The Best Time the FDA Was Afraid of Gay Sex and Thought You Should Be Too

I wrote a couple of weeks ago about the Department of Health and Human Services’ recommendation to the FDA to drop its ban on men who have sex with men (MSMs) donating blood, and replace it with a one-year “deferral.” I wrote about how that suggestion fell well short of what is required by basic standards of reason, science, and decency.

Well, it turns out that even that modest, still-pretty-homophobic, step was too much for the FDA. It will keep the lifetime ban in place.

I don’t have a whole lot more to say about this. As Slate put it in their headline, “FDA Panel Endorses Lifetime Ban on Gay Blood Donation, Suggests Gay Men Are Diseased Liars.” And as Autostraddle so perfectly summed things up:

To make this as clear as possible: Straight people who have sex with an opposite sex partner who definitely has HIV only have to wait a year to give blood. Gay and bi men who have sex with a man at any point in their lives, even if their partner definitely didn’t have HIV, can never donate.

One FDA advisory panel member, Dr. Susan Leitman, offered the following reasoning to justify their decision: “If I look at the science I would be very wary of a one-year deferral. It sounds to me like we’re talking about policy and civil rights rather than our primary duty, which is transfusion safety.”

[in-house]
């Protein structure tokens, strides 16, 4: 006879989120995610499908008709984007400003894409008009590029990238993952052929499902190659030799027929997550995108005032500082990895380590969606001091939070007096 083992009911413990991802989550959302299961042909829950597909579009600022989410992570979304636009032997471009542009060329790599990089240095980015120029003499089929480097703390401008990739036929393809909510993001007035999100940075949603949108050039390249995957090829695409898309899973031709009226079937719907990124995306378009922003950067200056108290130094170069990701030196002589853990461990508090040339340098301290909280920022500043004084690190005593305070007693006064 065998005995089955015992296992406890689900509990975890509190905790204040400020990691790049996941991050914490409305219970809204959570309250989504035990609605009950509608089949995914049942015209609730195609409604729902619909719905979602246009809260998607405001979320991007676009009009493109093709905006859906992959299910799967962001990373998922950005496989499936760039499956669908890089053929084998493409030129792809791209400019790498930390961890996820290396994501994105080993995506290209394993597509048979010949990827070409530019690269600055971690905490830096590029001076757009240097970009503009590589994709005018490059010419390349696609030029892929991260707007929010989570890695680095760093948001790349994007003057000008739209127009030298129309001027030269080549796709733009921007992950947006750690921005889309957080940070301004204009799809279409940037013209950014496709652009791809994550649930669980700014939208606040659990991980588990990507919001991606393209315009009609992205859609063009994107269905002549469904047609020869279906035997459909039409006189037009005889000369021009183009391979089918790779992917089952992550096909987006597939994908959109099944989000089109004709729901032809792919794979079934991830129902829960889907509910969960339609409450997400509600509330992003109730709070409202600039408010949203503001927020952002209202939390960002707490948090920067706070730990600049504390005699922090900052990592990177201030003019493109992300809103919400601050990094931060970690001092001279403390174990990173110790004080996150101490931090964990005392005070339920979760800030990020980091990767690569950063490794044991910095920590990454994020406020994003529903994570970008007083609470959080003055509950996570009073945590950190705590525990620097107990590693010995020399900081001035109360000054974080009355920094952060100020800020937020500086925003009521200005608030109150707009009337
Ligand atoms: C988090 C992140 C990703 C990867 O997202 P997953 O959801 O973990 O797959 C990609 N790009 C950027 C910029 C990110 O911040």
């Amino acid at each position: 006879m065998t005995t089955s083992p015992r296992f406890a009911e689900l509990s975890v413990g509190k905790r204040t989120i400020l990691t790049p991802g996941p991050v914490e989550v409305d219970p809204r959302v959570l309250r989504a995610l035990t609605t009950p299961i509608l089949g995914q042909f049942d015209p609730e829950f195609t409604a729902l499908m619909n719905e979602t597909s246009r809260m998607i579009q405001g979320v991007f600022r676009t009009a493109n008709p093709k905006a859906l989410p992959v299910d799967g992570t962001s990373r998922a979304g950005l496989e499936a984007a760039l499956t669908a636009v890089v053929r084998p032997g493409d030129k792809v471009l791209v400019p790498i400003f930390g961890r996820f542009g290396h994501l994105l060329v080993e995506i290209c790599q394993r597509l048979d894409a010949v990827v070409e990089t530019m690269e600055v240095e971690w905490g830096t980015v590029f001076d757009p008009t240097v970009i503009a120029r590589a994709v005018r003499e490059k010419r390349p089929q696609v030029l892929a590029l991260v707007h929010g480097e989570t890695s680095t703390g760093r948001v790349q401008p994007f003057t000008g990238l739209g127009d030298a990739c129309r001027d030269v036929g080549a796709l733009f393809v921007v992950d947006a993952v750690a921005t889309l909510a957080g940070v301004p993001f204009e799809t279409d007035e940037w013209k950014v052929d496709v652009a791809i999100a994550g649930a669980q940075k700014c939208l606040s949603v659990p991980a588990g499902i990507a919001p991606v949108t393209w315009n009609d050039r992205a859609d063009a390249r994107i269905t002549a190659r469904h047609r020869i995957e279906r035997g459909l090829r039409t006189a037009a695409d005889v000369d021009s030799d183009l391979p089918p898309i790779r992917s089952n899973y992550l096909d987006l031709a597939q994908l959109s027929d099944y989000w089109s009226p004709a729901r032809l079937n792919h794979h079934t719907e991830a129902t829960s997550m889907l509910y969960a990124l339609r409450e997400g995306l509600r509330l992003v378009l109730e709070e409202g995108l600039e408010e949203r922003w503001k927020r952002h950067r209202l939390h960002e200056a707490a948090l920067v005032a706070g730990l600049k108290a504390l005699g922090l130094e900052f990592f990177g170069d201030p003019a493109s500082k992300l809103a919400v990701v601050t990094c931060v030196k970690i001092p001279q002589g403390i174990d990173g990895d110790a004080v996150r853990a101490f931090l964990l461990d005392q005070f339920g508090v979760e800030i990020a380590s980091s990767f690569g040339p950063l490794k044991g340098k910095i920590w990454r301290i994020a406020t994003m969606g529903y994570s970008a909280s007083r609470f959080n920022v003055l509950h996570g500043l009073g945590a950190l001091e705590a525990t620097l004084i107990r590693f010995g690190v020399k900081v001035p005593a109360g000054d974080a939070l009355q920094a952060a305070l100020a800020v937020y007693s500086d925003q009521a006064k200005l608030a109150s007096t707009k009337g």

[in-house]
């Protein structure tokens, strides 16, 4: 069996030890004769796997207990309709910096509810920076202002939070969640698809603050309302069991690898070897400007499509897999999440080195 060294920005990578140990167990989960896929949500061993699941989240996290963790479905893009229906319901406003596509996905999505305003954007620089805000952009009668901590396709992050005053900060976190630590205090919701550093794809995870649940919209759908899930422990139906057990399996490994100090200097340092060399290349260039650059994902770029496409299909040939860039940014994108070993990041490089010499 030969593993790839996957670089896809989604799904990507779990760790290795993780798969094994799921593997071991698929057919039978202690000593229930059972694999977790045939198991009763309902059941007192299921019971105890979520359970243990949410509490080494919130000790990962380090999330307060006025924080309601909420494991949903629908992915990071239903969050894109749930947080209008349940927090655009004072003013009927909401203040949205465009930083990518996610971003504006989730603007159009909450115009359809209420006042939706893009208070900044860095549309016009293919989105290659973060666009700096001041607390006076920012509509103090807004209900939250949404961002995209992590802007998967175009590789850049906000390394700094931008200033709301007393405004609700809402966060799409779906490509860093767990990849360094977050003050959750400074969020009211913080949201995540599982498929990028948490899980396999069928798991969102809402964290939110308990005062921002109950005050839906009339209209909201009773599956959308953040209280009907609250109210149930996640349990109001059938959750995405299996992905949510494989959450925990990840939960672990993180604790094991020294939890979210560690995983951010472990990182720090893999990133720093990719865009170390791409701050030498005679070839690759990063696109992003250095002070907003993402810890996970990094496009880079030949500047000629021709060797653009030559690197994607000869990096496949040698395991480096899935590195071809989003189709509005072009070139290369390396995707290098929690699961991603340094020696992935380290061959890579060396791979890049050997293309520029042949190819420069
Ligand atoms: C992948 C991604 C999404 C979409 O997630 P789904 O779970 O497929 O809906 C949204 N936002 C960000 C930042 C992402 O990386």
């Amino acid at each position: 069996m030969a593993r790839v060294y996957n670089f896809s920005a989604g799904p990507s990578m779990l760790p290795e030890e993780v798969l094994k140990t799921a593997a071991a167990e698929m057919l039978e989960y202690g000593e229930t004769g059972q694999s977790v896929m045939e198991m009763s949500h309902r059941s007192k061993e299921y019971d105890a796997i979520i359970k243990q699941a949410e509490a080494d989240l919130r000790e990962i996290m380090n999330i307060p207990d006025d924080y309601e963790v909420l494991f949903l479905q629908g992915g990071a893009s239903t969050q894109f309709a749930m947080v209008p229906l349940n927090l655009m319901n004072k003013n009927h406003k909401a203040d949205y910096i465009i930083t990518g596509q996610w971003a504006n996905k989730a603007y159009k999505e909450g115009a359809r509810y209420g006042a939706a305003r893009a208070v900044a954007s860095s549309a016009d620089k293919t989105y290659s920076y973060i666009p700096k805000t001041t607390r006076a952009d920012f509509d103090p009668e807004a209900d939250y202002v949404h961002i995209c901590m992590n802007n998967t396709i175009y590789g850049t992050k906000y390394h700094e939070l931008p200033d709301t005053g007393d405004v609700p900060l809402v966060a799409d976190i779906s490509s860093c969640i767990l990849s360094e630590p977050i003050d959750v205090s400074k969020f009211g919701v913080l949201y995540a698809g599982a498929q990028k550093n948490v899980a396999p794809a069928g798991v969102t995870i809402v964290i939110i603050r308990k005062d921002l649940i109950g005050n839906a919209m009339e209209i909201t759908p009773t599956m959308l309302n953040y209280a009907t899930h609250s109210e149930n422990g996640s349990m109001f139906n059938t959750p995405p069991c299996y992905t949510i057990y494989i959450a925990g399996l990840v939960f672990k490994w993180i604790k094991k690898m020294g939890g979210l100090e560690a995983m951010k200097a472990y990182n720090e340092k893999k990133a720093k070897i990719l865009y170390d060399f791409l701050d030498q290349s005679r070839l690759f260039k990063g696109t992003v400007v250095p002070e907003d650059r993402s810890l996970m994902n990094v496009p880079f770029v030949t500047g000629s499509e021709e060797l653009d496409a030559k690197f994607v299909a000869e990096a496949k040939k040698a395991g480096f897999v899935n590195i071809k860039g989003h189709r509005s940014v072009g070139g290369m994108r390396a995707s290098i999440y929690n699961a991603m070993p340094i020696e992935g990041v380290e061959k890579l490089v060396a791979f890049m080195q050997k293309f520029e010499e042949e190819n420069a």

That’s true, of course. We are talking about policy and civil rights. It’s odd (and frankly worrying, given her position) that Dr. Leitman doesn’t understand that science and science policy are often deeply intertwined with politics and debates about rights. Scientific theories are frequently shaped by bigotry. Science policy frequently reinforces bigoted stereotypes. And that appears to be what’s going on here.

If Leitman doesn’t understand the relationship between science and politics, perhaps she shouldn’t be in a policymaking role. The LGBT community’s fight to end the FDA’s bigoted blood donation ban is not politics overstepping its bounds into the rightful domain of science. To the contrary, it is the FDA that misunderstands where one ends and the other begins. They are the ones cynically using science rhetoric to disguise homophobia.

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